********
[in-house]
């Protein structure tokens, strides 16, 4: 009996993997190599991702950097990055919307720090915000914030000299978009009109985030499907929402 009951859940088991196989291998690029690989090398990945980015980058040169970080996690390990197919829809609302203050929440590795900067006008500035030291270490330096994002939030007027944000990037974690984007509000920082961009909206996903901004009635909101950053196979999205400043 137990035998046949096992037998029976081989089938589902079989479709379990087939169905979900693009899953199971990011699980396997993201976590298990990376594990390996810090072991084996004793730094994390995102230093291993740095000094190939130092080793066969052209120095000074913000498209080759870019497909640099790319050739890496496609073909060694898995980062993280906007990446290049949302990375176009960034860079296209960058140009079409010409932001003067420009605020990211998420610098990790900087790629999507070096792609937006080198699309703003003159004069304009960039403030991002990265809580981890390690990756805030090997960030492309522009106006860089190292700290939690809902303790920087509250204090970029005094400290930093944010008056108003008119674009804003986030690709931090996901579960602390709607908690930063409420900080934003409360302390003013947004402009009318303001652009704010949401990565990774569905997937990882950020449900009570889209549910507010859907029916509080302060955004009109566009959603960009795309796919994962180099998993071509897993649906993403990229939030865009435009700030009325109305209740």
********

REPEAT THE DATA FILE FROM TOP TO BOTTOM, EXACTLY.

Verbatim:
[in-house]
């Protein structure tokens, strides 16, 4: 009996993997190599991702950097990055919307720090915000914030000299978009009109985030499907929402 009951859940088991196989291998690029690989090398990945980015980058040169970080996690390990197919829809609302203050929440590795900067006008500035030291270490330096994002939030007027944000990037974690984007509000920082961009909206996903901004009635909101950053196979999205400043 137990035998046949096992037998029976081989089938589902079989479709379990087939169905979900693009899953199971990011699980396997993201976590298990990376594990390996810090072991084996004793730094994390995102230093291993740095000094190939130092080793066969052209120095000074913000498209080759870019497909640099790319050739890496496609073909060694898995980062993280906007990446290049949302990375176009960034860079296209960058140009079409010409932001003067420009605020990211998420610098990790900087790629999507070096792609937006080198699309703003003159004069304009960039403030991002990265809580981890390690990756805030090997960030492309522009106006860089190292700290939690809902303790920087509250204090970029005094400290930093944010008056108003008119674009804003986030690709931090996901579960602390709607908690930063409420900080934003409360302390003013947004402009009318303001652009704010949401990565990774569905997937990882950020449900009570889209549910507010859907029916509080302060955004009109566009959603960009795309796919994962180099998993071509897993649906993403990229939030865009435009700030009325109305209740």